Neither campaign is perfect, and it’s arguable whether either is made better by being tied into the toys or the Infinity platform. Would Twilight of the Republic have had even better movement and combat had Ninja Theory had more scope to customise the engine and controls? Maybe. Does Inside Out benefit at all from the ability to stick a plastic figurine of Joy on a glowing circle? Probably not. In fact, does the platforming in Inside Out sometimes require a little more finesse than the controls allow for? Unfortunately, yes. Still, if the rival Skylanders series beats Infinity on straight single-player and co-op gameplay, then at least the gap is narrowing. Even without the Toybox stuff, Disney Infinity 3.0 is fun.
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It’s still, however, the Toybox mode where Infinity really comes alive. Here the focus appears to have been on giving players an easier way into the different supported game styles and creating their own worlds, while adding a wider range of tasks to give those without the urge or patience to get creative more to do. There are even more platforming, stunt-driving, combat and racing challenges than ever before, including some entertaining efforts that replicate old-school arcade classics like Frogger (or Crossy Road as you might know it).
There are building challenges, where you can learn how to build and edit worlds while you play. There’s also more structure and more to do within the Interiors house-building and customisation mode, as guests quiz you on trivia or request new rooms or decor. And that’s without the sidekicks stuff, where you house, equip and train favourite characters as helpers, then level them up by farming food for them to eat. All in all, Infinity 3.0 has a breadth and depth that the previous two versions didn’t have.
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Avalanche has done more work on accessibility too. While actually building anything worth exploring is still a real challenge, there are more helpers and automated systems than ever before, not to mention more pre-built mechanisms, spawners and objects, making it a lot easier to put together, say, a basic platform level or a race track. What’s more, the community features are now easier to get to, with two new buildings in the hub – Flynn’s Arcade and the El Capitan movie theatre – taking you off to online multiplayer and community-made content.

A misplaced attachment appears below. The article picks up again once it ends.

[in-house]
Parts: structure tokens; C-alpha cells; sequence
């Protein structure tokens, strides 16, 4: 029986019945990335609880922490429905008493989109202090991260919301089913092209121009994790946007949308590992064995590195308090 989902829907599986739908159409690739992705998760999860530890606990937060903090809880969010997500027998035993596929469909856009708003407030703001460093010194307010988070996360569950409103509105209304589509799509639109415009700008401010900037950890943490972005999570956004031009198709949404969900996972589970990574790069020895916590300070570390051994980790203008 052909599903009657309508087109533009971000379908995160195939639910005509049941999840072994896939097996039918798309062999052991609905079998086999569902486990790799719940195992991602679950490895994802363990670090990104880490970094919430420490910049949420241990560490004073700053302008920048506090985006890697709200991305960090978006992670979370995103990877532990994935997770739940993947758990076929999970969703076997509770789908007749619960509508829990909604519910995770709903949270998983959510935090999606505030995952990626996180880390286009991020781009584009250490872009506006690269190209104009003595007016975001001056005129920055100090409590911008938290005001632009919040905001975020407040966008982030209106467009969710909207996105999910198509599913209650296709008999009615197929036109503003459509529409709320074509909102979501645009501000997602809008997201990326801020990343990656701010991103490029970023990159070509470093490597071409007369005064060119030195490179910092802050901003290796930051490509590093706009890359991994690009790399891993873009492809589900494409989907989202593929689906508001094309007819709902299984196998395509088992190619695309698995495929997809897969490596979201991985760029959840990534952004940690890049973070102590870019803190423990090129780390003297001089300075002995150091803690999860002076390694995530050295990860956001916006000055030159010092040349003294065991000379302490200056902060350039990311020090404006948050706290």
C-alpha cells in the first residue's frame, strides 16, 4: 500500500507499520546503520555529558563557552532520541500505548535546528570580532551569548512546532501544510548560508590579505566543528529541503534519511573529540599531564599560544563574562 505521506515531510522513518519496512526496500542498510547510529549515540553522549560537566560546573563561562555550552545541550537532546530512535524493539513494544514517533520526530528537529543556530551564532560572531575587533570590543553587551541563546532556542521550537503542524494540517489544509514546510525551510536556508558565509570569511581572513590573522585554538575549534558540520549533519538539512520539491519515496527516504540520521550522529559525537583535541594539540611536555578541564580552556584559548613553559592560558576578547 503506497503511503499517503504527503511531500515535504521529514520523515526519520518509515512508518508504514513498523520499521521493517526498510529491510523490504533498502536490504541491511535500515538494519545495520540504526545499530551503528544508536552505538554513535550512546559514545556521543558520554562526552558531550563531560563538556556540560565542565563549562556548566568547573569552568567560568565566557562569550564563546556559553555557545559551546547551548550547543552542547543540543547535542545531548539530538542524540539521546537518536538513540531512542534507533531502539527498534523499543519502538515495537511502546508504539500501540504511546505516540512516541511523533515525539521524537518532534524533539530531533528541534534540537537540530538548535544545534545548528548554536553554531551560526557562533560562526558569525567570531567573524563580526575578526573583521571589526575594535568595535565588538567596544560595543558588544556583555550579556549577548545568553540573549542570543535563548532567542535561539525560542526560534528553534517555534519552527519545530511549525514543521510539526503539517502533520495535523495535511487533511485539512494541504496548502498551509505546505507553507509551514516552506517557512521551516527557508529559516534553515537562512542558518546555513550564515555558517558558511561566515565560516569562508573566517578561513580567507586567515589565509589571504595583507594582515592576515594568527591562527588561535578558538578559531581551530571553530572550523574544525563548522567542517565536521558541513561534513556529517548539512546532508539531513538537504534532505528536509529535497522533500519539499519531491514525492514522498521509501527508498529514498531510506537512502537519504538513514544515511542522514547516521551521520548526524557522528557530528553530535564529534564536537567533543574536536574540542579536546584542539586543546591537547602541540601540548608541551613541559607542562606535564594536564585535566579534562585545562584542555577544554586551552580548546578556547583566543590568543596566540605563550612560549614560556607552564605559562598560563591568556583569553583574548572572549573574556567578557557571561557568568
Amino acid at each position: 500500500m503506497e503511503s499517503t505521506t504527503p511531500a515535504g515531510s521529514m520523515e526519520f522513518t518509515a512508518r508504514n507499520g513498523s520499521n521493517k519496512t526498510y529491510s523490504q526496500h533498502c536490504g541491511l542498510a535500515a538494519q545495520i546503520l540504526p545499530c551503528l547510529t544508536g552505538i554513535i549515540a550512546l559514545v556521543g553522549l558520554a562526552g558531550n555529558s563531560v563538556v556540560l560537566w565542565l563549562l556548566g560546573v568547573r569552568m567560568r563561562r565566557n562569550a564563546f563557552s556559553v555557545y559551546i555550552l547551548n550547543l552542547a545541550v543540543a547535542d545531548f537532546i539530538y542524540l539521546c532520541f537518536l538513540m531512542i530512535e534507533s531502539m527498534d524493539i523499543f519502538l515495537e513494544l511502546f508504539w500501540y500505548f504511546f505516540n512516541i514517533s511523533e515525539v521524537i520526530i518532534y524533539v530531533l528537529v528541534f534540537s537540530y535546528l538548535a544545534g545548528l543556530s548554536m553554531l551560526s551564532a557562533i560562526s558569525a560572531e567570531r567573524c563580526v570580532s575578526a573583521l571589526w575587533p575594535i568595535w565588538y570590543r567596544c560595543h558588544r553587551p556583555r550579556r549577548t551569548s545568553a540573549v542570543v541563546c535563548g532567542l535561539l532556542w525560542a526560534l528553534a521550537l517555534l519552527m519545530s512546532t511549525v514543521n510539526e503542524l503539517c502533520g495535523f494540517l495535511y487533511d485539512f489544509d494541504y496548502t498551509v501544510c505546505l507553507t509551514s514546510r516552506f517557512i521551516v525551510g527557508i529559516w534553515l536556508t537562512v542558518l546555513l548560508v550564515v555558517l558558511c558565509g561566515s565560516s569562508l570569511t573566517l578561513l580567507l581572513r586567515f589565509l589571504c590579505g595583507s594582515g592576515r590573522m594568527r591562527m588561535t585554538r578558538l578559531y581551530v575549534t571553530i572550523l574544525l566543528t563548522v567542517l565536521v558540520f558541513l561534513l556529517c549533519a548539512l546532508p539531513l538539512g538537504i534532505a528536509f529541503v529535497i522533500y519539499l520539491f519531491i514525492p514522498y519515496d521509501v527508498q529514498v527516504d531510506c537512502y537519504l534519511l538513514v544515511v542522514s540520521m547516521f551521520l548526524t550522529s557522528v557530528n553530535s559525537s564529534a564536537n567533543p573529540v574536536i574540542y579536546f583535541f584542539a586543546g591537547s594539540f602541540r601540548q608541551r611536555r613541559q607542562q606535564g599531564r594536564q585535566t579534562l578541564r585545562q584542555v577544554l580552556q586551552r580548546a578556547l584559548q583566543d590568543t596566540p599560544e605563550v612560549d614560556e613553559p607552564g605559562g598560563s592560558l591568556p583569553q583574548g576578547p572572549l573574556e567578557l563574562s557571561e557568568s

On the one hand, the sheer amount of content, tasks and activities in the hub makes it harder to get to the actual creative tools; it took us a while to work out how you actually kicked off your own world. Yet it also leaves you more prepared when you get there. You still won’t get anywhere on the creative side without committing some time and learning the ropes, but the huge success of Minecraft has proved that younger gamers have a real appetite for creation and customisation, and the arrival of more Star Wars and Marvel-themed building blocks and décor – not to mention some cool Elsa’s Ice Palace stuff from Frozen – should be enough to reinvigorate their interest.
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The biggest issue, as with all toys to life games, is the spiralling costs. In a way, the original Disney Infinity provided the best value, giving you three figures and three different campaigns within the one base set, though you needed additional figures to play co-op. Now you get just the one campaign in each £45 base set plus all the basic Toybox content, and to unlock additional campaigns and associated Toybox content you’ll have to pony up £25 for additional playsets.
To play as other characters you’ll then have to find roughly £13 per figure – and while you can use existing Infinity figures in the new Toybox, only the relevant figures are playable in the new campaigns. We have to wait for an additional expansion, Toybox Takeover, before we can mix and match Infinity’s different star properties in a real campaign.
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Despite this, there’s a lot to like about Infinity 3.0. As we’ve said, if you just want a toys to life game to entertain the kids, then Skylanders remains the stronger franchise and makes more use of the toys – though you might want to hold off on pre-ordering Skylanders Superchargers until we’ve given it a full review. Infinity is improving here, though, and it’s by far the better bet for more creative and exploratory play. As a toy, it gives young gamers more scope to engage imaginations and make the different worlds their own, and while Minecraft and Project Spark are arguably better for creating and simplified coding, it’s hard to beat the appeal of Infinity’s stars and settings. As a platform for creative play, Infinity’s still far from perfect, but it’s definitely heading in the right direction.
The biggest and best Disney Infinity yet, with more activities to get you started in the Toybox mode, and stronger playset campaigns when you just want to play a game. The lure of Star Wars will be enough for many gamers, but it’s still the creative stuff where Infinity shines, giving kids not just the chance to explore the worlds of Disney, Pixar, Marvel and Star Wars, but the power to build their own.